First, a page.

Offshore Wind to Account For 80 Per Cent of Infrastructure at Sea by 2050 – DNV
The amount of ocean space occupied by installations will grow five-fold by 2050, driven by offshore wind, which will account for 80 per cent of stationary infrastructure at sea by midcentury, followed by aquaculture (13 per cent) and oil and gas (5 per cent), according to DNV.
Whilst ocean space is plentiful, industrial activity will be located primarily close to shore which will heighten the need for ocean coexistence, DNV said in its Spatial Competition Forecast.
The collaboration between ocean industries will need to intensify for the rapid buildout of offshore wind and aquaculture to coexist sustainably with other industries and the ecosystem, DNV said.
To enable stakeholders to gauge the demand for ocean space, DNV has developed the Spatial Competition Index. According to this index, the North Sea is the area in Europe which will see the greatest competition due to a large number of shipping lanes and ports, as well as the strong presence of the fishing, aquaculture, oil and gas, and wind industries. Installations for offshore energy and food production will cover 23 per cent of the area between 2-50 kilometres from shore in water depths less than 50 metres, according to the forecast.
Greater China’s emergence as the powerhouse of the blue economy is reflected in offshore construction. It will account for a third of all global infrastructure built at sea by 2050, mainly due to the sharp increase in offshore wind, which will make up 13 per cent of the region’s electricity production.
The Indian Subcontinent sees the strongest growth in area covered by stationary infrastructure, as the region experiences fast offshore wind development requiring vast areas, whereas historically, offshore oil and gas and marine aquaculture are negligible in this region, DNV said.
Globally, the area occupied by fixed offshore wind will grow from about 9,000 km2 today to about 242,000 km2 by mid-century. Floating offshore wind will grow from a low 15 km2 today to more than 33,000 km2 by 2050.
Compared with bottom-grounded installations, floating offshore wind can potentially ease some of the tensions between offshore wind and fisheries, as it takes renewable energy production out of the way of the fishing fleet operating on shallow banks.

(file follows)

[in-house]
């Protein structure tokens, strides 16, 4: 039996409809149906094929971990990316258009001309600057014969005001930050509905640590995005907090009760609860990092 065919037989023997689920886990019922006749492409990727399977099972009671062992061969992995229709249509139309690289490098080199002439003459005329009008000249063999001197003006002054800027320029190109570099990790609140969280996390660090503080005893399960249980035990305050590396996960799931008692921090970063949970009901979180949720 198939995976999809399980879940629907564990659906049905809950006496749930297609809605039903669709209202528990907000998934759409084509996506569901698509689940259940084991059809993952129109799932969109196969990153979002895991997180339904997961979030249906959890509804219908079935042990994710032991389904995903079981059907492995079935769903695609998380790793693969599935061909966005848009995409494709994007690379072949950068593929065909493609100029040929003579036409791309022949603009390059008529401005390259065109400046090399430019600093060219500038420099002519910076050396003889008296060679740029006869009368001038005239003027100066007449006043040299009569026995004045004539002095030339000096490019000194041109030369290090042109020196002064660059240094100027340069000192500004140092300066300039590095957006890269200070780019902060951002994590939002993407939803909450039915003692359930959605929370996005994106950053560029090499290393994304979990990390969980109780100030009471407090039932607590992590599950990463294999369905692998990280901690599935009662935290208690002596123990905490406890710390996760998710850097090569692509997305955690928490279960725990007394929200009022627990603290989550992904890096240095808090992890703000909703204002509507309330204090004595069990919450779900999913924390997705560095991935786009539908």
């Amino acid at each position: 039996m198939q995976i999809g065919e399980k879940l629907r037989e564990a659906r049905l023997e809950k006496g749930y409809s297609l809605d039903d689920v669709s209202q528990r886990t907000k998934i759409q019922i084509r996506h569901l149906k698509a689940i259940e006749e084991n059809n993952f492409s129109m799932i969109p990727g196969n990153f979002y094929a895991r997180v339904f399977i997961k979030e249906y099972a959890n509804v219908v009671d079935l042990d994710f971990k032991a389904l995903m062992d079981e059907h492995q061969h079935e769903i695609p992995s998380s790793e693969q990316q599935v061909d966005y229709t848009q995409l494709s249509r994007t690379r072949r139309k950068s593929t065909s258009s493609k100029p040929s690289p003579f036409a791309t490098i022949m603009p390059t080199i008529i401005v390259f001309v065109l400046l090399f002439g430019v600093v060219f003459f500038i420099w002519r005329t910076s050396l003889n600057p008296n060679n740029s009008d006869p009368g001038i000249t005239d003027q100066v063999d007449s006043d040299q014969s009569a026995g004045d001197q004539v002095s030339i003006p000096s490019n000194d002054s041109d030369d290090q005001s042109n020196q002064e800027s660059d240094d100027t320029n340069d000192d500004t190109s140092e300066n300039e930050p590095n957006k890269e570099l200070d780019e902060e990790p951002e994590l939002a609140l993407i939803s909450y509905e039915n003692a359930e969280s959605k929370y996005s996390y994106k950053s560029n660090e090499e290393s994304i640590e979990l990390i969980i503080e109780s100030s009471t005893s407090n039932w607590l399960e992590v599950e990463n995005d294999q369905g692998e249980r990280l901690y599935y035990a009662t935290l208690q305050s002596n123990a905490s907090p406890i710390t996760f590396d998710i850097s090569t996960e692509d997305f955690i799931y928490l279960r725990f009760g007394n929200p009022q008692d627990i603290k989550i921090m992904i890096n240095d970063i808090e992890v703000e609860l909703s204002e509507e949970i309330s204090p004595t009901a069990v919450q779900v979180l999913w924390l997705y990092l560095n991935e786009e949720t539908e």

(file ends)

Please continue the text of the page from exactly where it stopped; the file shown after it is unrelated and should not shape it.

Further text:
”The ocean is crucial for the production of sustainable food and energy, but at the same time we must tread carefully as many ocean ecosystems are already under huge stress,” said Bente Pretlove, Ocean Space programme director at DNV.
”This report underscores the urgent need to balance protection, productivity, and social development objectives for a sustainable Blue Economy. Those developers that are most adept at early stakeholder engagement, spatial efficiency, flexible coexistence, and pursuit of sustainability are likely to be most competitive. Coexistence is essential for the sustainable growth of the Blue Economy.”
DNV’s Spatial Competition Forecast builds on the findings of the previously published Ocean’s Future to 2050. The results are based on what DNV forecasts to be the most likely energy mix in 2050 and not what is required to reach net zero. To limit global warming to two degrees the amount of offshore wind in Europe, for example, would need to double.
The Norwegian coast will also experience pressure on space with the expansion of offshore wind and aquaculture in coexistence with maritime traffic, fishing vessels, and oil and gas infrastructure. To facilitate collaboration between industries and enable stakeholders to find synergies, resolve conflicts and safeguard ocean health, DNV has recently received a grant of NOK 8.8 million from The Research Council of Norway to develop the MARine CO-existence scenario building (MARCO) toolbox. The project aims to establish a common knowledge basis among ocean stakeholders by introducing new ways of generating scenarios for co-existence in marine spatial planning and development projects in the ocean industries.
The Utsira Nord offshore wind licensing area in Norway will act as one of the case studies. The partners include offshore wind developer Mainstream Renewable Power, SalMar Aker Ocean, the Norwegian Institute of Marine Research, and the Norwegian Fishermen’s Association.
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